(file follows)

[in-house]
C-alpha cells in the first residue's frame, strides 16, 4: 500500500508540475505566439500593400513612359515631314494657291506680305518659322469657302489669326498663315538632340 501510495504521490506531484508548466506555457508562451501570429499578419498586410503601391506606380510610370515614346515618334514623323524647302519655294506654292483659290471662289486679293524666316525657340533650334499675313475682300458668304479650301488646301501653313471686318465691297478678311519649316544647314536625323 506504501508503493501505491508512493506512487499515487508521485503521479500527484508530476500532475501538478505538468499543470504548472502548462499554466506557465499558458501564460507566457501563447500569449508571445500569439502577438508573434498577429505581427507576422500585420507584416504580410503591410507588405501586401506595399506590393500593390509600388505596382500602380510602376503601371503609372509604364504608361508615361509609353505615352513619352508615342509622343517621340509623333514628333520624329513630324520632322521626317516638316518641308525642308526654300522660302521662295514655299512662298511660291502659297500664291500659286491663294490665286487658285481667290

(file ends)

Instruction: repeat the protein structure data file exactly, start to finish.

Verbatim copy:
[in-house]
C-alpha cells in the first residue's frame, strides 16, 4: 500500500508540475505566439500593400513612359515631314494657291506680305518659322469657302489669326498663315538632340 501510495504521490506531484508548466506555457508562451501570429499578419498586410503601391506606380510610370515614346515618334514623323524647302519655294506654292483659290471662289486679293524666316525657340533650334499675313475682300458668304479650301488646301501653313471686318465691297478678311519649316544647314536625323 506504501508503493501505491508512493506512487499515487508521485503521479500527484508530476500532475501538478505538468499543470504548472502548462499554466506557465499558458501564460507566457501563447500569449508571445500569439502577438508573434498577429505581427507576422500585420507584416504580410503591410507588405501586401506595399506590393500593390509600388505596382500602380510602376503601371503609372509604364504608361508615361509609353505615352513619352508615342509622343517621340509623333514628333520624329513630324520632322521626317516638316518641308525642308526654300522660302521662295514655299512662298511660291502659297500664291500659286491663294490665286487658285481667290